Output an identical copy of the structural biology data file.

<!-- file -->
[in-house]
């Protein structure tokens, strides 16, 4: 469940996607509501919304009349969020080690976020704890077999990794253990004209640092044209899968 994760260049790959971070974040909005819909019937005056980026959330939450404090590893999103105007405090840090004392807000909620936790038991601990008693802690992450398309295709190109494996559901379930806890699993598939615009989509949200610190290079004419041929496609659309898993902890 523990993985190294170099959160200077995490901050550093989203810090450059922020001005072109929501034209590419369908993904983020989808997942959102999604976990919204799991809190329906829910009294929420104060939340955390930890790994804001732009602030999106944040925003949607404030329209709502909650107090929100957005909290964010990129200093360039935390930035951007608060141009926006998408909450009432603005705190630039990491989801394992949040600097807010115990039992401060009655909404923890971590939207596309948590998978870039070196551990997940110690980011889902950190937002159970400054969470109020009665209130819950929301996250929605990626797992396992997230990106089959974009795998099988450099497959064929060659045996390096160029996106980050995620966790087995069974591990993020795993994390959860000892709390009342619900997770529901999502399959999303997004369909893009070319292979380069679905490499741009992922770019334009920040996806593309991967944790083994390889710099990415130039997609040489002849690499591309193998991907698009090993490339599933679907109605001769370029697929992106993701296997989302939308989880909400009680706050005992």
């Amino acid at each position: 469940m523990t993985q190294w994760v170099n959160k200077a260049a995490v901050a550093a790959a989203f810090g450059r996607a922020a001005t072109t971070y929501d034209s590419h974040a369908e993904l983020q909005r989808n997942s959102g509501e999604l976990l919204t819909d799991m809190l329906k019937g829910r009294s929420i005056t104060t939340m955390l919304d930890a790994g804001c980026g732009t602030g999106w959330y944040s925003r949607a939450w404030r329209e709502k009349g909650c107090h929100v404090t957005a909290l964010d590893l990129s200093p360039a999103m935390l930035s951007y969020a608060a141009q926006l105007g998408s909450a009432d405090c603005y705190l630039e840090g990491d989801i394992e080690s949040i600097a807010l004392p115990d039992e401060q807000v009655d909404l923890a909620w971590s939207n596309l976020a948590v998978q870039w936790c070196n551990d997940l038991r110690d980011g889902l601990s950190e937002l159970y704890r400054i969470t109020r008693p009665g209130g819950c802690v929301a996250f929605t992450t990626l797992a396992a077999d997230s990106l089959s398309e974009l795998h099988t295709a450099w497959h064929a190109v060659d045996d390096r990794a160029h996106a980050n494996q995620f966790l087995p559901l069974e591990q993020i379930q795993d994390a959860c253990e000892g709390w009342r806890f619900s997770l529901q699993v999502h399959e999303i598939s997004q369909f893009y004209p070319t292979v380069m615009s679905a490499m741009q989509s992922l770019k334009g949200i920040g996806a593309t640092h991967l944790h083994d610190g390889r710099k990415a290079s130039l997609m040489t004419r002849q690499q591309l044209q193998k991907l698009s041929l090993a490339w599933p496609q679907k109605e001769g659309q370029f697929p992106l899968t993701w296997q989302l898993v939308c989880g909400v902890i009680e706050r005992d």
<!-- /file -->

[in-house]
């Protein structure tokens, strides 16, 4: 469940996607509501919304009349969020080690976020704890077999990794253990004209640092044209899968 994760260049790959971070974040909005819909019937005056980026959330939450404090590893999103105007405090840090004392807000909620936790038991601990008693802690992450398309295709190109494996559901379930806890699993598939615009989509949200610190290079004419041929496609659309898993902890 523990993985190294170099959160200077995490901050550093989203810090450059922020001005072109929501034209590419369908993904983020989808997942959102999604976990919204799991809190329906829910009294929420104060939340955390930890790994804001732009602030999106944040925003949607404030329209709502909650107090929100957005909290964010990129200093360039935390930035951007608060141009926006998408909450009432603005705190630039990491989801394992949040600097807010115990039992401060009655909404923890971590939207596309948590998978870039070196551990997940110690980011889902950190937002159970400054969470109020009665209130819950929301996250929605990626797992396992997230990106089959974009795998099988450099497959064929060659045996390096160029996106980050995620966790087995069974591990993020795993994390959860000892709390009342619900997770529901999502399959999303997004369909893009070319292979380069679905490499741009992922770019334009920040996806593309991967944790083994390889710099990415130039997609040489002849690499591309193998991907698009090993490339599933679907109605001769370029697929992106993701296997989302939308989880909400009680706050005992």
């Amino acid at each position: 469940m523990t993985q190294w994760v170099n959160k200077a260049a995490v901050a550093a790959a989203f810090g450059r996607a922020a001005t072109t971070y929501d034209s590419h974040a369908e993904l983020q909005r989808n997942s959102g509501e999604l976990l919204t819909d799991m809190l329906k019937g829910r009294s929420i005056t104060t939340m955390l919304d930890a790994g804001c980026g732009t602030g999106w959330y944040s925003r949607a939450w404030r329209e709502k009349g909650c107090h929100v404090t957005a909290l964010d590893l990129s200093p360039a999103m935390l930035s951007y969020a608060a141009q926006l105007g998408s909450a009432d405090c603005y705190l630039e840090g990491d989801i394992e080690s949040i600097a807010l004392p115990d039992e401060q807000v009655d909404l923890a909620w971590s939207n596309l976020a948590v998978q870039w936790c070196n551990d997940l038991r110690d980011g889902l601990s950190e937002l159970y704890r400054i969470t109020r008693p009665g209130g819950c802690v929301a996250f929605t992450t990626l797992a396992a077999d997230s990106l089959s398309e974009l795998h099988t295709a450099w497959h064929a190109v060659d045996d390096r990794a160029h996106a980050n494996q995620f966790l087995p559901l069974e591990q993020i379930q795993d994390a959860c253990e000892g709390w009342r806890f619900s997770l529901q699993v999502h399959e999303i598939s997004q369909f893009y004209p070319t292979v380069m615009s679905a490499m741009q989509s992922l770019k334009g949200i920040g996806a593309t640092h991967l944790h083994d610190g390889r710099k990415a290079s130039l997609m040489t004419r002849q690499q591309l044209q193998k991907l698009s041929l090993a490339w599933p496609q679907k109605e001769g659309q370029f697929p992106l899968t993701w296997q989302l898993v939308c989880g909400v902890i009680e706050r005992d």